Strawberry Pancakes

My housemate Izzy and I popped downstairs for breakfast at 7:15am last Friday. Cecelia, our mama tica, or Costa Rican host mom, had laid out two pancakes for each of us, peanut butter, jelly, and maple-flavored syrup as toppings, and pineapple chunks on the side. She always puts each breakfast item on a separate little plate – even our coffee mugs get small china saucers.

“These pancakes are strawberry,” she told us, in Spanish. “I got two boxes of mix; one is strawberry, and one is banana because I know you girls like banana.”

“How sweet!” we responded.

To further prove her point, she brought the pancake boxes from the kitchen, proudly showing us her selections. I immediately realized both boxes were in English and both had a large photograph of a stack of pancakes on the front. On one box, they were garnished with strawberry slices. On the other, banana rounds. Both boxes read, “Original”.

“There were some other mixes, but I didn’t know what kind they were because they didn’t have the drawing on the box, y eran en inglés,” she told I smiled big at her, and on the inside, I crossed my fingers that no one would ever tell her the pancakes she had bought were all just regular pancake flavor with pictures of fruit. She is such a sweet, well-meaning lady, who, just like me, struggles to understand when things are not in her native language.

In the three weeks I’ve been studying here, there have been countless signs, labels, comments, and conversations that I misunderstood due to my lack of Spanish fluency.

Last Thursday, I went out with my friends and one of them tried to order a tequila soda. The bartender was confused and asked if she wanted a tequila with Coke. After a few more attempts to explain, my friend gave up and ordered a margarita (which turned out to be bright blue).

Once I accidentally ordered what was essentially a frappuccino when what I wanted was an iced coffee. Apparently at my favorite sandwich place, that’s as close as you can get.

Even my and my housemate’s nightly dinner conversations with our mama tica involve countless lapses in understanding between us. Izzy and I have a little debrief session on the way back upstairs after eating. Basically, we compare notes on words we didn’t understand or whether we both followed one of Cecelia’s long stories (she likes to go on tangents about the state of the world and how her sons and daughters are doing). I think collectively we normally process about 80% of what’s happenin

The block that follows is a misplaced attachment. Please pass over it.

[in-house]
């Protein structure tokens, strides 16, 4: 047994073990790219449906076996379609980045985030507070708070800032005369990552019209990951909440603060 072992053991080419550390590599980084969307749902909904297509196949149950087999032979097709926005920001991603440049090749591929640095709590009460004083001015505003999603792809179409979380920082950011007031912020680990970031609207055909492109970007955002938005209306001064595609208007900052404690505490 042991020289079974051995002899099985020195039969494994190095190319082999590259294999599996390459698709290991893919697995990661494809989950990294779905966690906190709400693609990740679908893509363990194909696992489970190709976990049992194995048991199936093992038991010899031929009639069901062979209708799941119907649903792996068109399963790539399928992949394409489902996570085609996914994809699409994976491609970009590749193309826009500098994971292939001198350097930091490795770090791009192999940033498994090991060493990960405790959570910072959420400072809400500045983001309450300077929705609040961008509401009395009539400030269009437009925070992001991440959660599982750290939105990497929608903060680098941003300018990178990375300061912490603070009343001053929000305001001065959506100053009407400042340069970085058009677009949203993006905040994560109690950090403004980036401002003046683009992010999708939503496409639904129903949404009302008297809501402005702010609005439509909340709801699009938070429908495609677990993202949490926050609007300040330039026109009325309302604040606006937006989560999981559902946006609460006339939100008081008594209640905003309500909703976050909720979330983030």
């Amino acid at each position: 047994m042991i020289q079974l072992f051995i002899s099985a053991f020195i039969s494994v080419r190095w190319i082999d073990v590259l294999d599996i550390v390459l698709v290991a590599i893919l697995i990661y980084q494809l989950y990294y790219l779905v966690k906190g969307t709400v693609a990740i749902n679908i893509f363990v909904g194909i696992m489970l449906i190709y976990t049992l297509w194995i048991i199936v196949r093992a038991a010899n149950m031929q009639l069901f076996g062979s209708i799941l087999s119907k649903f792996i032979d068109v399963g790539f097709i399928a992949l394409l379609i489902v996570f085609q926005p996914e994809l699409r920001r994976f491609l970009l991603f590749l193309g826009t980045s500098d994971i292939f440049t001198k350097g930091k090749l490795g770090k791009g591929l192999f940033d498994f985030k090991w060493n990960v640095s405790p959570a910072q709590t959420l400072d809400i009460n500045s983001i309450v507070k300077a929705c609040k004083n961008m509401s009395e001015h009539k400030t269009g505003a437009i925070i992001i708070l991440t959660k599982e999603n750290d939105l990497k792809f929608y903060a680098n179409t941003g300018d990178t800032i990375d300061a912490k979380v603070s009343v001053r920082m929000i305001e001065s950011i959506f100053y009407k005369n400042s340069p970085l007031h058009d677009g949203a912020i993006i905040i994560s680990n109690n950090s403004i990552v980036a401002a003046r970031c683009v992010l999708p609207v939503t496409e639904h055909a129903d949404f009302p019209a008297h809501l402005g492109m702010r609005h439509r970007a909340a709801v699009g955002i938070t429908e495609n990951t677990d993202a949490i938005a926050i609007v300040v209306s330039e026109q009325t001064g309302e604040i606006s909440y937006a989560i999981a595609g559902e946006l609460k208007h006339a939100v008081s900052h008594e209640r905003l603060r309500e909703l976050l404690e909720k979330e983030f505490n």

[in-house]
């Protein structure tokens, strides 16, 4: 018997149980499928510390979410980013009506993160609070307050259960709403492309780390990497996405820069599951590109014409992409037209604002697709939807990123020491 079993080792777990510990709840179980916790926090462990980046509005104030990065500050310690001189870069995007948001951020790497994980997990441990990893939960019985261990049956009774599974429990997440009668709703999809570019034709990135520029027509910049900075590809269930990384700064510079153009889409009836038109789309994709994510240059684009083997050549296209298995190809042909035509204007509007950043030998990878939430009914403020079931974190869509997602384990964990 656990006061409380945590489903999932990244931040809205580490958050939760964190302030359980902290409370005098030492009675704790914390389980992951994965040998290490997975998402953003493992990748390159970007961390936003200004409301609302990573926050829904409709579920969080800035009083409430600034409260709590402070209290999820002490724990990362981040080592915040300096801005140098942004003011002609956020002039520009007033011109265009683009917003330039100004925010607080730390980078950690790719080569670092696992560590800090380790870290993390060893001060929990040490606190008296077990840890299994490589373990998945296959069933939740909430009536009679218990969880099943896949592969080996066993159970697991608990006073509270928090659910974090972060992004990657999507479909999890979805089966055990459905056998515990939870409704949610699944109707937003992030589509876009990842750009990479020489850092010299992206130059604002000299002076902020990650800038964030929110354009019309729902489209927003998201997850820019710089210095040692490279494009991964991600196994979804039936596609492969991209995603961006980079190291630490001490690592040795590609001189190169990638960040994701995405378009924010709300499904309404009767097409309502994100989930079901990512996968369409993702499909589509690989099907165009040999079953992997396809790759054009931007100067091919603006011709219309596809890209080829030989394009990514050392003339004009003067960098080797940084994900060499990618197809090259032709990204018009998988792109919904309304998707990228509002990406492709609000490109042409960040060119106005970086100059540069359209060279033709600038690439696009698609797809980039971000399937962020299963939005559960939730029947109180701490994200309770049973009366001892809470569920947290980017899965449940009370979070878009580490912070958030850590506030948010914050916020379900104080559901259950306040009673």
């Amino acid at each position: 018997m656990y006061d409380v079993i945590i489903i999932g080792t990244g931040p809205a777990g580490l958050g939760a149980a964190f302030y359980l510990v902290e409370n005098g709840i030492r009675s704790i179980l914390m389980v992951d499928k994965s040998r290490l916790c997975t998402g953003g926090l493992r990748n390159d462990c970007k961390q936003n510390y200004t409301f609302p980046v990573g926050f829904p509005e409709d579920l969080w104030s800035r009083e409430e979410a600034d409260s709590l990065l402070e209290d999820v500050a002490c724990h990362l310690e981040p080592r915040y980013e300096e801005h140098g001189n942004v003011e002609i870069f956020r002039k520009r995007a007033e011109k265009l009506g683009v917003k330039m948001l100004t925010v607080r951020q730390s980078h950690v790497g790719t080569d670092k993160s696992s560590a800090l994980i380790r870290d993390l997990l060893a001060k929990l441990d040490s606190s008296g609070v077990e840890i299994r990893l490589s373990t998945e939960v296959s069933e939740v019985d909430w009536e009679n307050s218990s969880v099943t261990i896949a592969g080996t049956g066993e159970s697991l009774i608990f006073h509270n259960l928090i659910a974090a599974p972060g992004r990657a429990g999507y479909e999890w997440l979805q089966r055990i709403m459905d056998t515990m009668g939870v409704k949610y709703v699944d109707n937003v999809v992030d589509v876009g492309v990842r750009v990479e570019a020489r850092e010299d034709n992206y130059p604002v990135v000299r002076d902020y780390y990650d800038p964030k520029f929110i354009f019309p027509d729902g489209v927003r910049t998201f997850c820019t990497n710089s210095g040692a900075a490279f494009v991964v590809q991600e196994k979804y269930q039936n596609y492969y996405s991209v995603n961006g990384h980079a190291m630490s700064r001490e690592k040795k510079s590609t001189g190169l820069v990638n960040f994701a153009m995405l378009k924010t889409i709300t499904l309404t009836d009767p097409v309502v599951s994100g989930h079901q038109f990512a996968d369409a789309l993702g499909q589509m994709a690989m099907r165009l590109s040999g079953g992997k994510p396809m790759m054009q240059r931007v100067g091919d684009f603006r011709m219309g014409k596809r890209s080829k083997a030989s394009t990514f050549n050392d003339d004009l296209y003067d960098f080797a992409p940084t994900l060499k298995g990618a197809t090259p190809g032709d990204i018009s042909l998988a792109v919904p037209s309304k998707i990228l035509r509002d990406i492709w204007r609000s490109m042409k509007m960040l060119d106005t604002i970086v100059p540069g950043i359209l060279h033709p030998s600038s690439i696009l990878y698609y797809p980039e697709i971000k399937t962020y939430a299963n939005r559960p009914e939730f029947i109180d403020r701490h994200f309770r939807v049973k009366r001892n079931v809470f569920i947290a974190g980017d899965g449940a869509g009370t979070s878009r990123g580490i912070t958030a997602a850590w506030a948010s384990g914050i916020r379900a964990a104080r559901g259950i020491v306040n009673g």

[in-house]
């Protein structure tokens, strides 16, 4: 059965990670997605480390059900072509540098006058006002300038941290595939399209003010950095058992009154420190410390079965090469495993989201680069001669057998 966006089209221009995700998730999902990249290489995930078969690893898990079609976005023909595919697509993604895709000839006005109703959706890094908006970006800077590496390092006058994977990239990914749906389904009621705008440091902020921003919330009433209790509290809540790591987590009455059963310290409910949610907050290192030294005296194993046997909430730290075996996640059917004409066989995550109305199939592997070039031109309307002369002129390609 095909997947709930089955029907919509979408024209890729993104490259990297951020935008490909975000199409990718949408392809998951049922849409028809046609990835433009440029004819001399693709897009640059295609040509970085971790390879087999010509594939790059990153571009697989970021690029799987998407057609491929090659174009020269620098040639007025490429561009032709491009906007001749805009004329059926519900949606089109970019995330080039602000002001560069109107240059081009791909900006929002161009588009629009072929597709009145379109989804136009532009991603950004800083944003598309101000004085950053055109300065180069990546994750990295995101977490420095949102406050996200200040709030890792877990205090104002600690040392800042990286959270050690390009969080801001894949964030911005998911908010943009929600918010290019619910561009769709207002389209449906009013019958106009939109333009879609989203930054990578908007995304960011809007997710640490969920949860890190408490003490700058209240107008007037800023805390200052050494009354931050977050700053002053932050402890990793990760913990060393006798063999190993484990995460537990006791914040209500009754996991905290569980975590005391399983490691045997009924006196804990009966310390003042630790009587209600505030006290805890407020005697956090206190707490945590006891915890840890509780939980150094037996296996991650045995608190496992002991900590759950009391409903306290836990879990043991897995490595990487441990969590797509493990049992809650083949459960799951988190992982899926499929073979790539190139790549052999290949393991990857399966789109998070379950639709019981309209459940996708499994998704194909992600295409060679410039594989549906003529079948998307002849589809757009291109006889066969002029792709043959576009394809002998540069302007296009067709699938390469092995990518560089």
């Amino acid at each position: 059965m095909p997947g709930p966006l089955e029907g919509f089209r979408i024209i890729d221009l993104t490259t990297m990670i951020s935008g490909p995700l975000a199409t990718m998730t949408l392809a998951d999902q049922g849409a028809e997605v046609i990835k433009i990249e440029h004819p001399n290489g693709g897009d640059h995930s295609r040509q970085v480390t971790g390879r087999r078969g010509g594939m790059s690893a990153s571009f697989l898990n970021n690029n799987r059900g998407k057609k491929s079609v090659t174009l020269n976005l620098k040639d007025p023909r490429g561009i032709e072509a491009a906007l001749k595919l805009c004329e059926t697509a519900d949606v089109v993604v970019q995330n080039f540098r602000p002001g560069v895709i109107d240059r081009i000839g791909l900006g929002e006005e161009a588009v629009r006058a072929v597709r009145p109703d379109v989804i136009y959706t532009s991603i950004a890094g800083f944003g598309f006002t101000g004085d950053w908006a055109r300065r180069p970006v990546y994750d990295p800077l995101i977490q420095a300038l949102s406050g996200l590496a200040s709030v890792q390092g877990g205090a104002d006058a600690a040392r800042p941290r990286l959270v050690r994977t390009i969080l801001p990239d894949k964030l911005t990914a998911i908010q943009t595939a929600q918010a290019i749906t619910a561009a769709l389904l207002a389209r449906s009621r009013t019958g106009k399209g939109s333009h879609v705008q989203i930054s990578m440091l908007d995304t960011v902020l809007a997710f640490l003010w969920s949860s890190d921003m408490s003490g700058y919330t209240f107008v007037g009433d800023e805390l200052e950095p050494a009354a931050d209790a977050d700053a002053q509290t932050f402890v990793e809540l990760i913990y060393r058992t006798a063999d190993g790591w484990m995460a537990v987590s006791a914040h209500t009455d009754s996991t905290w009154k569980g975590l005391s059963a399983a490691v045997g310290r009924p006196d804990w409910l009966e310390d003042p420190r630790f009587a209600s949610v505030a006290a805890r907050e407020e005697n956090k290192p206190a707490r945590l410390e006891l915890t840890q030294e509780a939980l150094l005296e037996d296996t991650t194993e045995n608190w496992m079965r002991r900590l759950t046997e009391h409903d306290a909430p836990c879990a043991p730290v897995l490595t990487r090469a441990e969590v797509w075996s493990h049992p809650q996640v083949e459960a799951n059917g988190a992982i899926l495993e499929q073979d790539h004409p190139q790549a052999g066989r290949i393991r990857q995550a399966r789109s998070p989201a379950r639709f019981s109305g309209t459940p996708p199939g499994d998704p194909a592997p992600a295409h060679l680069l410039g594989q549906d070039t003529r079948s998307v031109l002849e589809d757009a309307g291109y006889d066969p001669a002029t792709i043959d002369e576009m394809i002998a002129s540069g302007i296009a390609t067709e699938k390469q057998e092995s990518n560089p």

As becoming more fluent in Spanish is arguably my biggest priority while I’m here in San José, I put a lot of pressure on myself to understand and to be understood. Our plain/strawberry/banana pancake breakfast was a reminder that learning any language is not a fluid process. There will never be a full jump from “intermediate” to “fluent” or some point I reach where there are no more mistakes and no more to learn. Communicating outside your native language is messy, and if I’ve realized anything from the ticos I’ve spoken to so far, most are more than willing to patiently work with you to reach mutual points of understanding.

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Cecelia showing us around the neighborhood.


I spent this past weekend exploring the capitalof Catalonia, and one of the most famous cities in Spain. Barcelona was very large with an abundance of famous art, beautiful architecture, and delicious food. To me, Barcelona felt similar to other big cities that we have in America with the exception of high rise towers.


I found that almost every individual that I encountered spoke English quite well, which was important because a surprising number of citizens in Barcelona do not speak Spanish. They all seemed to speak Catalan, a language similar to Spanish but spoken mostly in Catalonia.

I spent the majority of my time exploring the numerous architectural phonemes around the city that were created by the famous Antoni Gaudí. As seen in the featured image of this article, we first went to the Sagrada Familia. It began construction in 1882 and will not be finished until the year 2026. It was truly the most magnificent cathedral I have ever laid eyes on.


Unlike many cathedrals in Europe, the outside of the Familia is astonishingly intricate, compiled of beautiful works of art and sculptures. The inside, however, is quite simple. It is simple but beautiful. It is said to resemble an enchanted forest due to the long columns and colorful glass.



I then spent my time roaming Park Güell, which is a 45 acre park that was also designed by Gaudí. The park was full of beautiful architectural works that are quite famous around the world. There were many basic works such as pillars and benches, and more intricate areas where there are colorful sculptures made out of recycled tiles.

There are many things to do and see in Barcelona, it is a huge city. I did not limit myself to the works of Gaudí during my weekend, but his works were definitely the most interesting things to see. I would love to return and do more in this city, but I really enjoyed the short amount of time that I was there.